"The short stories in Geni's debut collection beautifully reveal how exposure to nature helps people in emotional pain to recover. In each well–researched piece, Geni vividly depicts the setting, as well as the animals or plants that play important roles All ten stories here are wonderfully written, with precise language and a true compassion for the hardships of the characters. Highly recommended." —Library Journal (Starred)
"The Last Animal by Abby Geni is the rare short story collection that's as coherent and powerful as a well–constructed novel. It begs to be read straight through rather than sampled casually. Although each story stands on its own, as an ensemble, their brilliance becomes apparent Geni's prose is clean and slightly dreamlike, in an intimate voice that lingers occasionally on glimmering sensory details Reading The Last Animal is like glimpsing a distant, hauntingly familiar shore illuminated by the rotating beam of a lighthouse." —Shelf Awareness, (Starred)
"Geni's first book puts us on notice. Here is a fiction writer who perceives the many forms of consciousness at work on the planet. In shrewd, sure stories, Geni registers the life force of trees, deciphers the confusions of human emotions, and considers the mystery of our interactions with other species Endangerment, disappearance, isolation, love adrift, the attempt to hold on to and define life—Geni illuminates each condition and effort with keen realism and empathetic imagination to wondrously disquieting effect." — Booklist
"I have known for a while that Abby Geni is a brilliant writer, and I'm happy that at last the world will find out. These are sharp, incisive, thoughtful, and utterly original stories, and I recommend this book with all my heart!" —Dan Chaon, National Book Award Finalist, author of Stay Awake and Await Your Reply
"Combining the cool precision of a naturalist with the heart of a born storyteller, Abby Geni catalogues an astounding array of characters whose lives have been undone by the mysterious departures and disappearances of loved ones. Instead of solving these mysteries, she plunges us deeper into them, and the results, like so many of the creatures in this book, are strange, haunting, and beautiful." —Jim Gavin, Middle Men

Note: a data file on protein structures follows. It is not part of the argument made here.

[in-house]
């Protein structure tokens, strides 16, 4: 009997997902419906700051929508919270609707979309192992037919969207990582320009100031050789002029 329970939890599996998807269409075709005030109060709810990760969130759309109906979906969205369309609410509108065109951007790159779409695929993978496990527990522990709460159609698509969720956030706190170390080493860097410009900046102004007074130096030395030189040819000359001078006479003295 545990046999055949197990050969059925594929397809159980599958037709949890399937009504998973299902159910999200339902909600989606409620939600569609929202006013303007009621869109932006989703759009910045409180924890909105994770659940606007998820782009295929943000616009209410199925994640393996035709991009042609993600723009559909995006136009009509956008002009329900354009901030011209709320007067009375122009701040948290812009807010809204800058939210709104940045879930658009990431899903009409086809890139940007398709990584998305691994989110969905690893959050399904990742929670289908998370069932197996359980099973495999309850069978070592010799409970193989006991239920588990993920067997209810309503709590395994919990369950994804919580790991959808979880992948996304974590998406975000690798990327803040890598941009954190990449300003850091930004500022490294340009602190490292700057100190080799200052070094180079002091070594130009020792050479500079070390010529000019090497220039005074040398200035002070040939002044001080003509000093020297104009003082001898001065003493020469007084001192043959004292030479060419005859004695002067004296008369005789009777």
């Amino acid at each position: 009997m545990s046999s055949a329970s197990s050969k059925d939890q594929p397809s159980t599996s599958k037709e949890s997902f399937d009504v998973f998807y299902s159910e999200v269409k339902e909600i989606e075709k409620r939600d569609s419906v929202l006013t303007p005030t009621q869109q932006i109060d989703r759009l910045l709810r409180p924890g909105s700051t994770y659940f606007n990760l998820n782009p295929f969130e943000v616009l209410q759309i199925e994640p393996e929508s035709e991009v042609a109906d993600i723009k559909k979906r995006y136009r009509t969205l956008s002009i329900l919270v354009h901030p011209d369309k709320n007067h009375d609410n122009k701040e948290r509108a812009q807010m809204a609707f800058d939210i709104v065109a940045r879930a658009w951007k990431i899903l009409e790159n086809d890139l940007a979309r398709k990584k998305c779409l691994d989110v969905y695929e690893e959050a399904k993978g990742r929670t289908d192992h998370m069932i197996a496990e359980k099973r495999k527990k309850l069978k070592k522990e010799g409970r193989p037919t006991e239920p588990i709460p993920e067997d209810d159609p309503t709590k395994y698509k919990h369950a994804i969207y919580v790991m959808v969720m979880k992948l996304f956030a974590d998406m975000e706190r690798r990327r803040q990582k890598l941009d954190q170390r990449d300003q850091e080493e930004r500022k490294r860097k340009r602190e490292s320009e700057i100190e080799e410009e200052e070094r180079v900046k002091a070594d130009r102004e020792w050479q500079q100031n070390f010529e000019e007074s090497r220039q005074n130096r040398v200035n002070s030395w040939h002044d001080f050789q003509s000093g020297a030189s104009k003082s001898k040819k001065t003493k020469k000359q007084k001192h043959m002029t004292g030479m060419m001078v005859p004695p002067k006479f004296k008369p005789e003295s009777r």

"Abby Geni is a sharpshooter, a tamer of wild animals, a clear–eyed wonder. The Last Animal is a phenomenally ambitious debut collection and announces Geni's many talents to the world with the volume of a herd of stampeding elephants. I loved this book, and you will, too." —Emma Straub
"Abby Geni's worlds exist at the boundary between desolation and abundance, civilization and nature, love and loneliness. It is as if everything and everyone in these beautiful stories is at least half wild." —Ramona Ausubel, A Guide to Being Born
"The Last Animal is a work of rare insight and beauty. Abby Geni's vision is expansive and haunting and wholly new, and she illuminates her characters' loneliness and longing in a way that will break your heart. This book is about love and animals and loss and the whole world; you must read it." —Karen E. Bender, A Town of Empty Rooms
"It's rare to find a single story that's both highly imaginative while also unflinchingly earnest, thrilling while also deeply moving and wise. With The Last Animal we get ten stories that fulfill this ambitious criteria, and an amazing collection that announces Abby Geni as a powerful and original new voice in fiction." —Alan Heathcock, Volt